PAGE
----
In order to get power output larger than a single PV module can generate, many PV modules are connected in series and/or parallel in the form of PV array.

**5.1**** Connection of Modules in Series**

Do you remember from chapter 4, why solar cells are connected in series in a PV module ? If you recall, the main reason for connecting cells in series is to increase the output voltage of a PV module up to certain level, for instance, up to 15V at maximum power point. Normally, the standard maximum voltages of module are 15V, 30V and 45V. there are possibilities when the PV system voltage requirement may be higher than what a single PV module can provide. Thus, in the case when PV system (a PV power plant and standalone PV system) voltage requirement is more than the maximum voltage delivered by a single PV module, two or more PV modules are connected in series. The series connection of PV modules is similar to the series connection of solar cells in a PV module. Note that, in making a series connection of PV modules, it is not only the PV module voltage that increases but also the total PV power generated also increases.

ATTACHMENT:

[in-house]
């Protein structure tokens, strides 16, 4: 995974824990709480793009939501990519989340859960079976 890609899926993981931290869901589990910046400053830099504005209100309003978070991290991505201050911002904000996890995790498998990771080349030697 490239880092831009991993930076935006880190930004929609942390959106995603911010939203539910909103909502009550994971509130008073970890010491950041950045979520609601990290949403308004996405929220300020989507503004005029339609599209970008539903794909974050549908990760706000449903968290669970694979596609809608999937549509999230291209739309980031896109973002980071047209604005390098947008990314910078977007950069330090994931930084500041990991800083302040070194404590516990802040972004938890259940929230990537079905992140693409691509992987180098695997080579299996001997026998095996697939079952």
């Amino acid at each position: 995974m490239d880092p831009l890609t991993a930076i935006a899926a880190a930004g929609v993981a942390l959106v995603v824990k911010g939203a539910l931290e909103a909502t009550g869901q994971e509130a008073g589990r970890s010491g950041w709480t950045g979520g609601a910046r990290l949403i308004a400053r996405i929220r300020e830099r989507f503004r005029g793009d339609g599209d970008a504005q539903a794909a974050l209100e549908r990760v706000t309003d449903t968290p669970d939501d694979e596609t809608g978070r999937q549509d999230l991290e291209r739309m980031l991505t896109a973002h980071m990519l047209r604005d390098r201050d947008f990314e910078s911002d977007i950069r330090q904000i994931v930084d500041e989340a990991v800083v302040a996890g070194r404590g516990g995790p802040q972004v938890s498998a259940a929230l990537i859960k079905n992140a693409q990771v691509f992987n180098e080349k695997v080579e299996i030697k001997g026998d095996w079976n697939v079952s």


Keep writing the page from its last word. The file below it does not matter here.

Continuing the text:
Series Combination of the PV modules is achieved by connecting the opposite polarity terminals of modules together. The negative terminal of one module is connected with the positive terminal of the other module. When two modules with open circuit voltage of *V*oc1 and *V*oc2 are connected in series, the voltage of series combination is the addition of two voltages, which is *V*oc1 + *V*oc2 . Here, the description is given for open circuit voltages. The concept of addition of voltages in series connected PV modules is also applicable for other voltages, like *V*m, the voltage at maximum power point. An example of two PV modules with series connection is given in Table 5.1.